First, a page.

How it works: The duo built their online lead-generation tool, which provided quiz-format interactivity to potential customers of the insurance, automotive, and home-security industries, into its own technology platform. Now, "the platform has taken on a life of its own," van Hulle says. It's the company's main revenue driver.
Claim to fame: More than seven million leads generated for other businesses.
Why they ♥ NY: "My business partner and I are both Dutch, but New York is in our DNA as a company," van Hulle says. "We are very attached to New York."
Inc. 500 rank: 34
Three-year revenue growth: 6,898 percent
Founders: Jason Albanese (pictured above, at left) and Brian Manning (at right)
Year founded: 2009
Light bulb moment: "We saw a gap in business services: Traditional large companies that are not in the business of digital were not getting the services they need to become more digital," says Albanese.
Building a business: Albanese, a serial entrepreneur, teamed up with Manning, a digital consultant who had spent years at the digital divisions of large companies, including CitiGroup and Barnes & Noble. "Digital is the tip of the spear in our consulting firm," Albanese says.
Lean days: Centric spent its first two years working closely with just a couple of clients while bootstrapping and making meager revenue. "We went very deep with a couple of clients before spreading out among many," Albanese says. Still, the company didn't take outside funding while growing fast.
Advice to startups: Stay focused. "One of the things we've done very well here is stay very focused," says Albanese. "A problem a lot of young companies face is they get distracted from what their business plan is. We said no to a lot of things early on. It felt scary, but it allowed us to stay focused."
Why they ♥ NY: "Because we have a heavy client-services side to our business, and have clients based all over and outside the United States, we felt having a premium address—everyone has heard of Fifth Avenue!—helped," Albanese says.
At Work, Every Friday Should Be a Summer Friday
Summer doesn’t officially end until late next month, but who are we kidding: This is our last real week of summer, which makes August 29 our last summer Friday of 2014. If you’re lucky enough to work at a company with “summer Fridays,” that wonderful seasonal tradition of closing the office early on the Fridays between Memorial Day and Labor Day, you’re about to head back into the cold reality of the five-day, 40-hour workweek.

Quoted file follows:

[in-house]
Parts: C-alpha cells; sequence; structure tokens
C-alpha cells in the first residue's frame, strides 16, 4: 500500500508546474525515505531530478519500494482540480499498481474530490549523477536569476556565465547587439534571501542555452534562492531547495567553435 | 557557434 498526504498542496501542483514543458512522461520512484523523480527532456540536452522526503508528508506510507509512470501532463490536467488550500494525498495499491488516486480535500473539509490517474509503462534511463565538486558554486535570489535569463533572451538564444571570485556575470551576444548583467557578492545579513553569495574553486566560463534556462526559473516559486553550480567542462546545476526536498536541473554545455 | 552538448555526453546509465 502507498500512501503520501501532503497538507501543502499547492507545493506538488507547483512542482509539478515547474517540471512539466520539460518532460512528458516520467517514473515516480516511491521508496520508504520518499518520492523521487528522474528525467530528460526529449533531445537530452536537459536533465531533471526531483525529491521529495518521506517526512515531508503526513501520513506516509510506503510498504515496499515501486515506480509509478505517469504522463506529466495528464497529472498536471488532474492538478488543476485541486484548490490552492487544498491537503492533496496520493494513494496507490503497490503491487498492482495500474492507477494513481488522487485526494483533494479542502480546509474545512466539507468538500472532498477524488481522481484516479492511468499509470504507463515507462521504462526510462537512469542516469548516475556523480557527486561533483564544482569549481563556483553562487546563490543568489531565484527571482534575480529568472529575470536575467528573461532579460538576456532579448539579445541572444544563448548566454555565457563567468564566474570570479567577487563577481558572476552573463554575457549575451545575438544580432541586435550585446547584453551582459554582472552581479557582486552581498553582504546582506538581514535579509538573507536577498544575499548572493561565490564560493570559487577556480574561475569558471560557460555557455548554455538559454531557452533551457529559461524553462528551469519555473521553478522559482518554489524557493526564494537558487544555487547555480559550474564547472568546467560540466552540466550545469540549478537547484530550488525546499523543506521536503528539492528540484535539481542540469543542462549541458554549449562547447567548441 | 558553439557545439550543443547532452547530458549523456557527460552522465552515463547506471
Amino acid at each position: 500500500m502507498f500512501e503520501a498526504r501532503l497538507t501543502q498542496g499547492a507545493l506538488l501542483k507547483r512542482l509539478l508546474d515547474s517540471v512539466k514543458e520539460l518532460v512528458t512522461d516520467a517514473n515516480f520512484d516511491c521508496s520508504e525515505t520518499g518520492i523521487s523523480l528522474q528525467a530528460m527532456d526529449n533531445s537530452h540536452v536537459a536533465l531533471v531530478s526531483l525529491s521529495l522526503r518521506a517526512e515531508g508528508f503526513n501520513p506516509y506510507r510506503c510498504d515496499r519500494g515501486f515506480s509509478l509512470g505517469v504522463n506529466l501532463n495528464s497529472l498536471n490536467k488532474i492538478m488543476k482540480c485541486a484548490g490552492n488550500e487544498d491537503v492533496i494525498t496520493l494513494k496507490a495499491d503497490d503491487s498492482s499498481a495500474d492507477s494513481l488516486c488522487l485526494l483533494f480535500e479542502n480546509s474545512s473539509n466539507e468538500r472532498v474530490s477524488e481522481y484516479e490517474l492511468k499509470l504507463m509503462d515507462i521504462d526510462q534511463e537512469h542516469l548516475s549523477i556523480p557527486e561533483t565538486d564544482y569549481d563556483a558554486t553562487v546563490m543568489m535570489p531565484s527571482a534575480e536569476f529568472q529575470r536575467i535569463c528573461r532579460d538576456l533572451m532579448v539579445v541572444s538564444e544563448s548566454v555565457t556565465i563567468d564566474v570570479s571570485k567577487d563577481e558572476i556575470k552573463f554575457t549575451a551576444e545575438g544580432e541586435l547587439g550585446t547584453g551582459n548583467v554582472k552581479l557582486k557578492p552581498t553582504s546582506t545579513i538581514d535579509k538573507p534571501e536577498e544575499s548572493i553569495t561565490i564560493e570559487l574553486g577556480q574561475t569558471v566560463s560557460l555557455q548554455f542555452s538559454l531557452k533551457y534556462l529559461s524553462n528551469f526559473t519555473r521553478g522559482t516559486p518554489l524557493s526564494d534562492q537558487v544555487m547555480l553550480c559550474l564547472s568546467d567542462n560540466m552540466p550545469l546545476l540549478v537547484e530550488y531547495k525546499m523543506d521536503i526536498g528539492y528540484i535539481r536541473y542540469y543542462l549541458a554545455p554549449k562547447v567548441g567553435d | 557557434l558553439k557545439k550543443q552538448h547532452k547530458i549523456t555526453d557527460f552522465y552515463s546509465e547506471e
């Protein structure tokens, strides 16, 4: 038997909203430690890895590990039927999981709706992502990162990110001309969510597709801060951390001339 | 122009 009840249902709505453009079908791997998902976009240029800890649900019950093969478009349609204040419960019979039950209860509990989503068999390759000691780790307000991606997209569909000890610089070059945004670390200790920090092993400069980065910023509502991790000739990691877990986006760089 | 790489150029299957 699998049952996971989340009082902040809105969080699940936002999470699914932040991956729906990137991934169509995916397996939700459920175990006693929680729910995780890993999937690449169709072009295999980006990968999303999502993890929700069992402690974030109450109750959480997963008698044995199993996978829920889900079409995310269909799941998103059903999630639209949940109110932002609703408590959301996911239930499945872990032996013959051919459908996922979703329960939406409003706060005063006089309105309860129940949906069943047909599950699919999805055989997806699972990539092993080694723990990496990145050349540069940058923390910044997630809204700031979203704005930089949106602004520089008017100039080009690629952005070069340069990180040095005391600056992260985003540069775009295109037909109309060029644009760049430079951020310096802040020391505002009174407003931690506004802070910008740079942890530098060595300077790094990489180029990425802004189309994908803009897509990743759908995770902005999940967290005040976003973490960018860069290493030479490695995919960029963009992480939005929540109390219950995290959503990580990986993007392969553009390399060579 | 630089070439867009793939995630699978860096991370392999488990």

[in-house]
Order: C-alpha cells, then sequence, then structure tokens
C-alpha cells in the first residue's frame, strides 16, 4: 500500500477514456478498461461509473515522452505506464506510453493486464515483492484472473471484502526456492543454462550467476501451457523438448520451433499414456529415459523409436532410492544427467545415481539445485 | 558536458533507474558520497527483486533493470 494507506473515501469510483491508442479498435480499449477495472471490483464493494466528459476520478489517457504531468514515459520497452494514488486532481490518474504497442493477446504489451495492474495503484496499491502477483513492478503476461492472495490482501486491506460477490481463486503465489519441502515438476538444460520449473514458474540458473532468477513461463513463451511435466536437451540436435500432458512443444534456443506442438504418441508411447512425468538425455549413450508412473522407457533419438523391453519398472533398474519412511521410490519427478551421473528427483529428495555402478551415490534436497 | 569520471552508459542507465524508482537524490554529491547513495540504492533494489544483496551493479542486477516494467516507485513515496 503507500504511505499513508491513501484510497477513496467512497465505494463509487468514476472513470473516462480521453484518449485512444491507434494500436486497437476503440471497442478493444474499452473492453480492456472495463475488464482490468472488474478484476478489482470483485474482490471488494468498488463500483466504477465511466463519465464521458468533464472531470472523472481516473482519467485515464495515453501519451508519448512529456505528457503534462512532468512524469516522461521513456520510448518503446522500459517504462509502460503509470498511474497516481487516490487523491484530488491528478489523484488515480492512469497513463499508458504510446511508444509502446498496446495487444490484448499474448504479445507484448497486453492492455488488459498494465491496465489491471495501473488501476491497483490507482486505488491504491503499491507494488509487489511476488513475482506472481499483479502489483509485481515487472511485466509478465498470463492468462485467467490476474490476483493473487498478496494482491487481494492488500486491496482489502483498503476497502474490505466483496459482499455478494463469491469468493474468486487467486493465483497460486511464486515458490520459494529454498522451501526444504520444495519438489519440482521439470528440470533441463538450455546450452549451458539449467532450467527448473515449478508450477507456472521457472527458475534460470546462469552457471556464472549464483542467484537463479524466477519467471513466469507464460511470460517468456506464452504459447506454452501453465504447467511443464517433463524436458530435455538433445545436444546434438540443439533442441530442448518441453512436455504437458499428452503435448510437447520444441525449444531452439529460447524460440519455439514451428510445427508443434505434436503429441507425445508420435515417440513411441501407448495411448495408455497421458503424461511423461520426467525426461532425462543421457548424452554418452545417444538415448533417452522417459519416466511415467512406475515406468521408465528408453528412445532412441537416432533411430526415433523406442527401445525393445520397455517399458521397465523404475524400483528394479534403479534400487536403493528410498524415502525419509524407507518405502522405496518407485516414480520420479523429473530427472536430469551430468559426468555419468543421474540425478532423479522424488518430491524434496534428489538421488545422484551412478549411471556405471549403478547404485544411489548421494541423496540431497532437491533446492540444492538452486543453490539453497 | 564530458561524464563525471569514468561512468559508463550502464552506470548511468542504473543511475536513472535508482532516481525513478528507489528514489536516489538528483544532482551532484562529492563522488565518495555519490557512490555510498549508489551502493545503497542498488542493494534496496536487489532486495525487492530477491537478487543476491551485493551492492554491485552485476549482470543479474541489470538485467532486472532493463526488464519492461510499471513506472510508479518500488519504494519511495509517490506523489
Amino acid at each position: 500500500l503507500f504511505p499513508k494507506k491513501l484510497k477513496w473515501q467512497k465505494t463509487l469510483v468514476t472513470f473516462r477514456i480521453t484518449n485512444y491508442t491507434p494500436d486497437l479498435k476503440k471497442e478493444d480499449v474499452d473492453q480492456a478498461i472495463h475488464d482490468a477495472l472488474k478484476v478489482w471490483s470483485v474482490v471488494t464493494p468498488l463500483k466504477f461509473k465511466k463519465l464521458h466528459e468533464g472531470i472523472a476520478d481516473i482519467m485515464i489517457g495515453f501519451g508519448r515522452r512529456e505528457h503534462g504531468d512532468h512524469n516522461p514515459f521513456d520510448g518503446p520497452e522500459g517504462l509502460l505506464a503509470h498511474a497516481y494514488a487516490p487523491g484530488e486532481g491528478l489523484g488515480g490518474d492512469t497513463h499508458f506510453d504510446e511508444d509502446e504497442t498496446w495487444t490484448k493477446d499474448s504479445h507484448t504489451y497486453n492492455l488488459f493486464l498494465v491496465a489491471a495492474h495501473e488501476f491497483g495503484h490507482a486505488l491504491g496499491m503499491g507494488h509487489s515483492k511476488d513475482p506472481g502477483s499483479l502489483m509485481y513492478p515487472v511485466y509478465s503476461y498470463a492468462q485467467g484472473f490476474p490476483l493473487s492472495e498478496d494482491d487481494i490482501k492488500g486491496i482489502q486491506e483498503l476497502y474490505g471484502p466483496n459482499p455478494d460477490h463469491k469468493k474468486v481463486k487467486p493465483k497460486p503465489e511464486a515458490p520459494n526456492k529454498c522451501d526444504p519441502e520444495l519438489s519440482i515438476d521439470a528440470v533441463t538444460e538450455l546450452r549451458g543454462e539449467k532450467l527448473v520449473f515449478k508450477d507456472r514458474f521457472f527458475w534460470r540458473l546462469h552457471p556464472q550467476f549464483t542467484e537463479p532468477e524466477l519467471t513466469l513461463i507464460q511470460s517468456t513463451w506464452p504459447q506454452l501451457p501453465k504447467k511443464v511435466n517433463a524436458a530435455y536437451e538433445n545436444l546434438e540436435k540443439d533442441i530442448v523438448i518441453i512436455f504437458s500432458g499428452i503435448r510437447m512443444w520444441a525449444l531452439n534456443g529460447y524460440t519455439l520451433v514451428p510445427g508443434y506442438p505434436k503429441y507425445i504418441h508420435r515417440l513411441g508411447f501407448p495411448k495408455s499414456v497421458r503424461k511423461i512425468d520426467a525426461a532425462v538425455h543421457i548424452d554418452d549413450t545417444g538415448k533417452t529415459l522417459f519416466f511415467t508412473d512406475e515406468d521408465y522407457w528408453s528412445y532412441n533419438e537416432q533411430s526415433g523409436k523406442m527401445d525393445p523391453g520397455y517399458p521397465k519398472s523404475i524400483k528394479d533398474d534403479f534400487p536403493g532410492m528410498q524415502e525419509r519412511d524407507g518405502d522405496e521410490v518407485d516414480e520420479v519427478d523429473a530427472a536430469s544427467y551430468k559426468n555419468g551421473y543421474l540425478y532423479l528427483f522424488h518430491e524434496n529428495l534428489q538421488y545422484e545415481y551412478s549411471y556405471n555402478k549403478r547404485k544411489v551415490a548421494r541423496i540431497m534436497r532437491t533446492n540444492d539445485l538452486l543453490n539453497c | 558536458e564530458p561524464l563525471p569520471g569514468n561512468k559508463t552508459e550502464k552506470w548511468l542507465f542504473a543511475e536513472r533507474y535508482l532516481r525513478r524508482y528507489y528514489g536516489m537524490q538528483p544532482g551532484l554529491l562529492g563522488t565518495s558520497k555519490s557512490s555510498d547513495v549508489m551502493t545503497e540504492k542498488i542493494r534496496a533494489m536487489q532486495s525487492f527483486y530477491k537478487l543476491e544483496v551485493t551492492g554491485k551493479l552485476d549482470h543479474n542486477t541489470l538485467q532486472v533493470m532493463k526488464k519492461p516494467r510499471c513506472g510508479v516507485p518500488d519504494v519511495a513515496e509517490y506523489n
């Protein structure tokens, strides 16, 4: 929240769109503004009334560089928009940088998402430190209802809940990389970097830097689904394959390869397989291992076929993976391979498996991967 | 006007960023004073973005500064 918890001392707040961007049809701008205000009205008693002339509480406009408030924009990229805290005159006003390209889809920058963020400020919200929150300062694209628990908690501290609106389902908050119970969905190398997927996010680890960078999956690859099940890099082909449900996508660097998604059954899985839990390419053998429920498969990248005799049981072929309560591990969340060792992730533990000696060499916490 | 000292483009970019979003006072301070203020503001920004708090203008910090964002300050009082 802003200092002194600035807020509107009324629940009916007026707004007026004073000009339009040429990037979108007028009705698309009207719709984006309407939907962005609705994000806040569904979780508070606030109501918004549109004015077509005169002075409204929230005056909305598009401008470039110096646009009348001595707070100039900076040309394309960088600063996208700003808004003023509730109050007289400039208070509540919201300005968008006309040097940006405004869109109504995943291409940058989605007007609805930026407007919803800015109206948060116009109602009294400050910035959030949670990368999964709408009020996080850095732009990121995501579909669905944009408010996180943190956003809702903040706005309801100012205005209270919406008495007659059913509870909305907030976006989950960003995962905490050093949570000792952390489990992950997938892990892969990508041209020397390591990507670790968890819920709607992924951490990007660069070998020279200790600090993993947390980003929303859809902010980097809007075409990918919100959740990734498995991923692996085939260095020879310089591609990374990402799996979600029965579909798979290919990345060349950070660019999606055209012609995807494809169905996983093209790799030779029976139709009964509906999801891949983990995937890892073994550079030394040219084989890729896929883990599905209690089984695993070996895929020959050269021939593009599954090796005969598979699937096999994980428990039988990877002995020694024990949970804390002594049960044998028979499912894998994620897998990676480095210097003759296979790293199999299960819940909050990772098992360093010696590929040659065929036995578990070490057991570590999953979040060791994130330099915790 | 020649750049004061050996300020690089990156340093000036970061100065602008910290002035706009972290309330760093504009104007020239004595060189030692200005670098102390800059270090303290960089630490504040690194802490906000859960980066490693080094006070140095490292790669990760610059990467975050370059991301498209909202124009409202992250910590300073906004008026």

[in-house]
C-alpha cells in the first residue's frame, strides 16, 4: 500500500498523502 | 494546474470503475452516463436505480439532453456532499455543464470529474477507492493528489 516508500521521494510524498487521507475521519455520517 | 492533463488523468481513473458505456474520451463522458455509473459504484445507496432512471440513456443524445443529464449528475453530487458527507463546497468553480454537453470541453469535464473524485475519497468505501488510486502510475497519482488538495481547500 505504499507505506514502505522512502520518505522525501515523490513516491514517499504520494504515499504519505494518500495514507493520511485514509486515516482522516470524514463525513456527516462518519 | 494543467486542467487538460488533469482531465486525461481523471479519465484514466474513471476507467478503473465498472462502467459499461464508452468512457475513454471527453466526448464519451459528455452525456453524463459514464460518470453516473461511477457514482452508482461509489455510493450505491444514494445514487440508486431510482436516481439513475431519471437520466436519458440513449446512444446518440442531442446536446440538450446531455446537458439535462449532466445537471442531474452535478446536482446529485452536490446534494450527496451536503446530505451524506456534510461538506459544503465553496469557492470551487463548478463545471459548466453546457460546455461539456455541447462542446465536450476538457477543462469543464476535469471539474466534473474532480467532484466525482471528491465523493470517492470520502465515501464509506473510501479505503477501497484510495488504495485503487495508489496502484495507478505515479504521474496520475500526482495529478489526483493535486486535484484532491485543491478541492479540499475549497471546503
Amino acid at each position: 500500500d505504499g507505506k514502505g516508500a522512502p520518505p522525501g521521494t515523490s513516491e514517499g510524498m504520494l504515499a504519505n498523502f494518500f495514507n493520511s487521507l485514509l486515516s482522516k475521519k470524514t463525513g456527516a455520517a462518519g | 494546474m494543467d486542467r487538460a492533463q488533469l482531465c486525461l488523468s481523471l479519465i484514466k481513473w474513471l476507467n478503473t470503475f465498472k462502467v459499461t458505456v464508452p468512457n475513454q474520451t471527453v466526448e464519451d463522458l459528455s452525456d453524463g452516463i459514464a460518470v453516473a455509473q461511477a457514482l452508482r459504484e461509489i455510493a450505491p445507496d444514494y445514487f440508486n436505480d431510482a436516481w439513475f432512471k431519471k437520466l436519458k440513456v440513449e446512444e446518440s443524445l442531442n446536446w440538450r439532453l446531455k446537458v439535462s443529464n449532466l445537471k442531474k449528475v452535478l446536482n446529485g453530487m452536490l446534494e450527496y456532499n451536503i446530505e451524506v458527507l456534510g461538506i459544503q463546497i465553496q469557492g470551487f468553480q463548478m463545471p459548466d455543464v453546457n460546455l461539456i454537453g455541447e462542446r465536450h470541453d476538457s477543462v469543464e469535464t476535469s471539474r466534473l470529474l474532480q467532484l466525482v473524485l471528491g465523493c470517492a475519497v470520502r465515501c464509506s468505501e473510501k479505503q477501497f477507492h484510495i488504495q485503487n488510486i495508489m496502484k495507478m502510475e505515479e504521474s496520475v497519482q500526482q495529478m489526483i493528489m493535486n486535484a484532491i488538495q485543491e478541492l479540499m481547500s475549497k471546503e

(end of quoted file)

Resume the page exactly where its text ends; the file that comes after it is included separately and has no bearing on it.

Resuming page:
But you shouldn’t have to. The concept behind summer Fridays should be a year-round perk, several researchers who study workplace productivity and employee well-being told Science of Us, because giving workers more freedom to decide when and how they work may ultimately result in them getting more done.
Many companies already have a summer hours policy in place, and this provides management with an already tested blueprint showing how permanent flex-time policies—or, even better, some have argued, a shorter workweek—will likely work for their businesses. “If it works well one day a week during the summer, why not make that year-round?” said Jennifer Glass, a University of Texas at Austin sociologist who studies workplace flexibility, in an email. Why not, indeed.
So You’re Rich for an American. Does That Make You Rich for New York?
New Yorkers have a notoriously skewed sense of wealth—at least when they work in industries like finance or media and live in Manhattan or Brooklyn. It’s hard not to, seeing how we’re surrounded by expensive restaurants, expensive apartments, and expensively dressed people who seem able to afford it all.
So, as an econ writer, it’s usually a somewhat strange experience when I get into conversations here about class. If I mention that a six-figure salary counts as rich in much of the country—that just $250,000 gets you into the top 2 percent—the response is usually, “Sure, but that’s not New York rich.”
Except, it sort of is. While working on my column today about what counts as rich in America, I pulled a bit of Census data to compare income in New York City and the entire United States. The greater New York metro area may be home to an enormous share of the country’s 1 percenters, and it's certainly a magnet for exorbitant, plutocratic wealth. But in the city itself, the basic income curve isn’t that exceptional. In the entire U.S., according to the Census, about 22 percent of households earn six figures. In NYC, it’s about 25 percent.